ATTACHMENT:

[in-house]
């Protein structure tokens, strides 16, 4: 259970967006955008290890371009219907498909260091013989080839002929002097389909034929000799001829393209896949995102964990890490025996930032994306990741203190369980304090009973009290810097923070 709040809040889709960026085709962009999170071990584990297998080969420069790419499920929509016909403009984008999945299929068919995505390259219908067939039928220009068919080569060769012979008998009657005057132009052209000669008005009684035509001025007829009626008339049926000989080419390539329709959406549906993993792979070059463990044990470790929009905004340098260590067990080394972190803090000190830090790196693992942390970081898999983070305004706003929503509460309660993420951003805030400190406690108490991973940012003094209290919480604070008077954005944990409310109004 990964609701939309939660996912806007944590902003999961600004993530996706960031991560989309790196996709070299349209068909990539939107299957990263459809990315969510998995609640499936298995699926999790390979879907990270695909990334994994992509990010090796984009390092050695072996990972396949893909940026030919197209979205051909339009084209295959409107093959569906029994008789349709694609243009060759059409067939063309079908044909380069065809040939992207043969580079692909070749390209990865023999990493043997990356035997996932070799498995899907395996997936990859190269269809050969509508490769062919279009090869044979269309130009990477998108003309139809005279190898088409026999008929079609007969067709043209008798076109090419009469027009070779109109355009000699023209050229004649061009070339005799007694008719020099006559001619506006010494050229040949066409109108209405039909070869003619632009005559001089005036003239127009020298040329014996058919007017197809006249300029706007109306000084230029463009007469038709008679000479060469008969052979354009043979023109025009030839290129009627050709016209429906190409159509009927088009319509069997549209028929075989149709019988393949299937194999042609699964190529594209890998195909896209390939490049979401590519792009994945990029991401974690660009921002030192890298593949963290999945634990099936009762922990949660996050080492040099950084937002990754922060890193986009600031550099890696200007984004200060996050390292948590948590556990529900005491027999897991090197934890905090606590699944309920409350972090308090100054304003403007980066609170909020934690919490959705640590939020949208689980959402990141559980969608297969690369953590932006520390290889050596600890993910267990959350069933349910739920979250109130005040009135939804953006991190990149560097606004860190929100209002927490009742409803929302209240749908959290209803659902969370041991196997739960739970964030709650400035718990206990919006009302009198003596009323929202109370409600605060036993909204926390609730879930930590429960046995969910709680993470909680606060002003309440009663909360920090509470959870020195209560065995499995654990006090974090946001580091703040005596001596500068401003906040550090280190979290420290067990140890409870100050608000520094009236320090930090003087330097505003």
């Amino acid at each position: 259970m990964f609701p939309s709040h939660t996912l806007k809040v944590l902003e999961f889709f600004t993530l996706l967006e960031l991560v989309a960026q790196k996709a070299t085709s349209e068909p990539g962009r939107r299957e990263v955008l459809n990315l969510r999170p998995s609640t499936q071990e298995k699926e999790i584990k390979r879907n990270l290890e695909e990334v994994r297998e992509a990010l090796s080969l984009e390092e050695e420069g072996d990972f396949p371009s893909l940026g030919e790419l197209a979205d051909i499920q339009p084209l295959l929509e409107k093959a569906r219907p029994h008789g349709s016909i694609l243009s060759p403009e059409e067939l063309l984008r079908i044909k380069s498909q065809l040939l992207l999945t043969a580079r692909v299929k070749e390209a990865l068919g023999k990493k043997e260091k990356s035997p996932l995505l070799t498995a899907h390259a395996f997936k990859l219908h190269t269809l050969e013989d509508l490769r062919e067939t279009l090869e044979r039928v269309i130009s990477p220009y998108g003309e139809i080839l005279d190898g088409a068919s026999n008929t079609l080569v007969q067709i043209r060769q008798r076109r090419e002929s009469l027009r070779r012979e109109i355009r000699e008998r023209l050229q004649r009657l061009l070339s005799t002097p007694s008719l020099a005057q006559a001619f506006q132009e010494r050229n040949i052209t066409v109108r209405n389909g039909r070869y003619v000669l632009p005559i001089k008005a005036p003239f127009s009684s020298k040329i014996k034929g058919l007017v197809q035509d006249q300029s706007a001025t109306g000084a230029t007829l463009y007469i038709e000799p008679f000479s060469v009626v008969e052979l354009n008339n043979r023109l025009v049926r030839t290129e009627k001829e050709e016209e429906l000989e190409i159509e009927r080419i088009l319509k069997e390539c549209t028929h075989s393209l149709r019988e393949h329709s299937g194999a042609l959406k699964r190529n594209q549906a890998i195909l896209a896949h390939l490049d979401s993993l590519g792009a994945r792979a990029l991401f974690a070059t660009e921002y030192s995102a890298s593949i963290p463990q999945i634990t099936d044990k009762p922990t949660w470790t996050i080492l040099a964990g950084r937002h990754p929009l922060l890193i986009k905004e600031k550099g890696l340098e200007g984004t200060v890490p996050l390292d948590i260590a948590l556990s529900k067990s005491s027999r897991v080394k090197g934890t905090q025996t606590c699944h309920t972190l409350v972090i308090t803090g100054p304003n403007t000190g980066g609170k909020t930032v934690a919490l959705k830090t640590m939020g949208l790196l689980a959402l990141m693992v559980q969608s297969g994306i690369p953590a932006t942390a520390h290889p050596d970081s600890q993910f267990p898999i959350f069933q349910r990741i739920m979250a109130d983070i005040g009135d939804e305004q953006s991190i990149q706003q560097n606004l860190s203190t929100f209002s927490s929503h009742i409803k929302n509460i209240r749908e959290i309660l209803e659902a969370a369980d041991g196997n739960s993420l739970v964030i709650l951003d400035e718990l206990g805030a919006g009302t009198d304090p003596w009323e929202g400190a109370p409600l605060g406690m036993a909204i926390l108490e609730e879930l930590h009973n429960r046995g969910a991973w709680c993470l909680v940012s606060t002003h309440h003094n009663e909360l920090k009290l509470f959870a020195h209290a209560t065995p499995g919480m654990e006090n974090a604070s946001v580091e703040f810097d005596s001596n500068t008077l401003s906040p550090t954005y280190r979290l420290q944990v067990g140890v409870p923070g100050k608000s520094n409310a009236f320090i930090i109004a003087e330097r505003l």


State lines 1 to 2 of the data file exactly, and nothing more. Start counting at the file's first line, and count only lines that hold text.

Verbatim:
[in-house]
């Protein structure tokens, strides 16, 4: 259970967006955008290890371009219907498909260091013989080839002929002097389909034929000799001829393209896949995102964990890490025996930032994306990741203190369980304090009973009290810097923070 709040809040889709960026085709962009999170071990584990297998080969420069790419499920929509016909403009984008999945299929068919995505390259219908067939039928220009068919080569060769012979008998009657005057132009052209000669008005009684035509001025007829009626008339049926000989080419390539329709959406549906993993792979070059463990044990470790929009905004340098260590067990080394972190803090000190830090790196693992942390970081898999983070305004706003929503509460309660993420951003805030400190406690108490991973940012003094209290919480604070008077954005944990409310109004 990964609701939309939660996912806007944590902003999961600004993530996706960031991560989309790196996709070299349209068909990539939107299957990263459809990315969510998995609640499936298995699926999790390979879907990270695909990334994994992509990010090796984009390092050695072996990972396949893909940026030919197209979205051909339009084209295959409107093959569906029994008789349709694609243009060759059409067939063309079908044909380069065809040939992207043969580079692909070749390209990865023999990493043997990356035997996932070799498995899907395996997936990859190269269809050969509508490769062919279009090869044979269309130009990477998108003309139809005279190898088409026999008929079609007969067709043209008798076109090419009469027009070779109109355009000699023209050229004649061009070339005799007694008719020099006559001619506006010494050229040949066409109108209405039909070869003619632009005559001089005036003239127009020298040329014996058919007017197809006249300029706007109306000084230029463009007469038709008679000479060469008969052979354009043979023109025009030839290129009627050709016209429906190409159509009927088009319509069997549209028929075989149709019988393949299937194999042609699964190529594209890998195909896209390939490049979401590519792009994945990029991401974690660009921002030192890298593949963290999945634990099936009762922990949660996050080492040099950084937002990754922060890193986009600031550099890696200007984004200060996050390292948590948590556990529900005491027999897991090197934890905090606590699944309920409350972090308090100054304003403007980066609170909020934690919490959705640590939020949208689980959402990141559980969608297969690369953590932006520390290889050596600890993910267990959350069933349910739920979250109130005040009135939804953006991190990149560097606004860190929100209002927490009742409803929302209240749908959290209803659902969370041991196997739960739970964030709650400035718990206990919006009302009198003596009323929202109370409600605060036993909204926390609730879930930590429960046995969910709680993470909680606060002003309440009663909360920090509470959870020195209560065995499995654990006090974090946001580091703040005596001596500068401003906040550090280190979290420290067990140890409870100050608000520094009236320090930090003087330097505003």